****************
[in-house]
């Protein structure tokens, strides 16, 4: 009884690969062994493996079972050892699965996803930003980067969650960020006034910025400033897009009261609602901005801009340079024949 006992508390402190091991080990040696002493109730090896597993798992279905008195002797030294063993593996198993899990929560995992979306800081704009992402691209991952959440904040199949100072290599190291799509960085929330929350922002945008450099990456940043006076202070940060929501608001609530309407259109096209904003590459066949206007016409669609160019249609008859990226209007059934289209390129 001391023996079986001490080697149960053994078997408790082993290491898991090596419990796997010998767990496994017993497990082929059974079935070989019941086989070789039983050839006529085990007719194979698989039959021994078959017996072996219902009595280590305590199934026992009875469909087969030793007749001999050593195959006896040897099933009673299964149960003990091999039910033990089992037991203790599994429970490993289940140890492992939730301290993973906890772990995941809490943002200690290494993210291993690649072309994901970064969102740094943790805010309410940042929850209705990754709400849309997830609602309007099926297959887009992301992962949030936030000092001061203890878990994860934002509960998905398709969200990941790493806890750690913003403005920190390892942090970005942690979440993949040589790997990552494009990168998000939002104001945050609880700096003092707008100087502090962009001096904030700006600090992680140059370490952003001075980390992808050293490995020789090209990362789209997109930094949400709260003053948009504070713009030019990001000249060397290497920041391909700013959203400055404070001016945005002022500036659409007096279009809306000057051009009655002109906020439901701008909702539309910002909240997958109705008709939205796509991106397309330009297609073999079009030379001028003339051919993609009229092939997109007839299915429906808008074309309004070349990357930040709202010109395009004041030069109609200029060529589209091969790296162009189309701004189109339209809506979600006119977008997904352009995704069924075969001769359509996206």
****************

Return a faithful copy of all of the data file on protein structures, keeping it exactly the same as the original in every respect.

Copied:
[in-house]
């Protein structure tokens, strides 16, 4: 009884690969062994493996079972050892699965996803930003980067969650960020006034910025400033897009009261609602901005801009340079024949 006992508390402190091991080990040696002493109730090896597993798992279905008195002797030294063993593996198993899990929560995992979306800081704009992402691209991952959440904040199949100072290599190291799509960085929330929350922002945008450099990456940043006076202070940060929501608001609530309407259109096209904003590459066949206007016409669609160019249609008859990226209007059934289209390129 001391023996079986001490080697149960053994078997408790082993290491898991090596419990796997010998767990496994017993497990082929059974079935070989019941086989070789039983050839006529085990007719194979698989039959021994078959017996072996219902009595280590305590199934026992009875469909087969030793007749001999050593195959006896040897099933009673299964149960003990091999039910033990089992037991203790599994429970490993289940140890492992939730301290993973906890772990995941809490943002200690290494993210291993690649072309994901970064969102740094943790805010309410940042929850209705990754709400849309997830609602309007099926297959887009992301992962949030936030000092001061203890878990994860934002509960998905398709969200990941790493806890750690913003403005920190390892942090970005942690979440993949040589790997990552494009990168998000939002104001945050609880700096003092707008100087502090962009001096904030700006600090992680140059370490952003001075980390992808050293490995020789090209990362789209997109930094949400709260003053948009504070713009030019990001000249060397290497920041391909700013959203400055404070001016945005002022500036659409007096279009809306000057051009009655002109906020439901701008909702539309910002909240997958109705008709939205796509991106397309330009297609073999079009030379001028003339051919993609009229092939997109007839299915429906808008074309309004070349990357930040709202010109395009004041030069109609200029060529589209091969790296162009189309701004189109339209809506979600006119977008997904352009995704069924075969001769359509996206």